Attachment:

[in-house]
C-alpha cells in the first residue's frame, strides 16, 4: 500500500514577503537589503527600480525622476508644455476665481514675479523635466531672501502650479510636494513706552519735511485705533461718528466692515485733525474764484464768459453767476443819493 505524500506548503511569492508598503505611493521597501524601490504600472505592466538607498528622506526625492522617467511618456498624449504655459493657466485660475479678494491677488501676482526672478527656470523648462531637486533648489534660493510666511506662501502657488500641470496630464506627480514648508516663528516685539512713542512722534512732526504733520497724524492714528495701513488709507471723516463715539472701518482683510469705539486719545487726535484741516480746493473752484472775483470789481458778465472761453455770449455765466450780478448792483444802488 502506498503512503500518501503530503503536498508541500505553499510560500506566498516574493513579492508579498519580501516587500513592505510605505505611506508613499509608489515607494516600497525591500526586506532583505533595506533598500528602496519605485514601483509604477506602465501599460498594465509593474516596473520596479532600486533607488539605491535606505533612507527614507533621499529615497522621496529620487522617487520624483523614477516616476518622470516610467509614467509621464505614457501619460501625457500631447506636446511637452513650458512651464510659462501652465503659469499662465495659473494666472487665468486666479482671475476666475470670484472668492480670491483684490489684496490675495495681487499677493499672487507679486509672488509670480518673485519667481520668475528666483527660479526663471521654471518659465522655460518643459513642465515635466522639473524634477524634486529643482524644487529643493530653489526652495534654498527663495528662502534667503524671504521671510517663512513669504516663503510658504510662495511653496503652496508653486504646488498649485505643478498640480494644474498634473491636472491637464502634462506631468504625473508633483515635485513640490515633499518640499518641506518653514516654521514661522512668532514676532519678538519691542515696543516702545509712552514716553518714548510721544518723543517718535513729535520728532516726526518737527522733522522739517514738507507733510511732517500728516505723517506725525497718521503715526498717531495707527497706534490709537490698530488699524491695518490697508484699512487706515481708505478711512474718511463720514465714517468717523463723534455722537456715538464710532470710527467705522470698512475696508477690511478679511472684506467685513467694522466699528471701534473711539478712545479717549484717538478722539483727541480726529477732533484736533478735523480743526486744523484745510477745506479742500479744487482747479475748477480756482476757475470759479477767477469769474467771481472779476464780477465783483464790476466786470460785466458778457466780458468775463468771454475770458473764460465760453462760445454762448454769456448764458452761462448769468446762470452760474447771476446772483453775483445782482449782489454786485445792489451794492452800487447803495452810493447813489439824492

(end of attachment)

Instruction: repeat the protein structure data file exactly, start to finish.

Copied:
[in-house]
C-alpha cells in the first residue's frame, strides 16, 4: 500500500514577503537589503527600480525622476508644455476665481514675479523635466531672501502650479510636494513706552519735511485705533461718528466692515485733525474764484464768459453767476443819493 505524500506548503511569492508598503505611493521597501524601490504600472505592466538607498528622506526625492522617467511618456498624449504655459493657466485660475479678494491677488501676482526672478527656470523648462531637486533648489534660493510666511506662501502657488500641470496630464506627480514648508516663528516685539512713542512722534512732526504733520497724524492714528495701513488709507471723516463715539472701518482683510469705539486719545487726535484741516480746493473752484472775483470789481458778465472761453455770449455765466450780478448792483444802488 502506498503512503500518501503530503503536498508541500505553499510560500506566498516574493513579492508579498519580501516587500513592505510605505505611506508613499509608489515607494516600497525591500526586506532583505533595506533598500528602496519605485514601483509604477506602465501599460498594465509593474516596473520596479532600486533607488539605491535606505533612507527614507533621499529615497522621496529620487522617487520624483523614477516616476518622470516610467509614467509621464505614457501619460501625457500631447506636446511637452513650458512651464510659462501652465503659469499662465495659473494666472487665468486666479482671475476666475470670484472668492480670491483684490489684496490675495495681487499677493499672487507679486509672488509670480518673485519667481520668475528666483527660479526663471521654471518659465522655460518643459513642465515635466522639473524634477524634486529643482524644487529643493530653489526652495534654498527663495528662502534667503524671504521671510517663512513669504516663503510658504510662495511653496503652496508653486504646488498649485505643478498640480494644474498634473491636472491637464502634462506631468504625473508633483515635485513640490515633499518640499518641506518653514516654521514661522512668532514676532519678538519691542515696543516702545509712552514716553518714548510721544518723543517718535513729535520728532516726526518737527522733522522739517514738507507733510511732517500728516505723517506725525497718521503715526498717531495707527497706534490709537490698530488699524491695518490697508484699512487706515481708505478711512474718511463720514465714517468717523463723534455722537456715538464710532470710527467705522470698512475696508477690511478679511472684506467685513467694522466699528471701534473711539478712545479717549484717538478722539483727541480726529477732533484736533478735523480743526486744523484745510477745506479742500479744487482747479475748477480756482476757475470759479477767477469769474467771481472779476464780477465783483464790476466786470460785466458778457466780458468775463468771454475770458473764460465760453462760445454762448454769456448764458452761462448769468446762470452760474447771476446772483453775483445782482449782489454786485445792489451794492452800487447803495452810493447813489439824492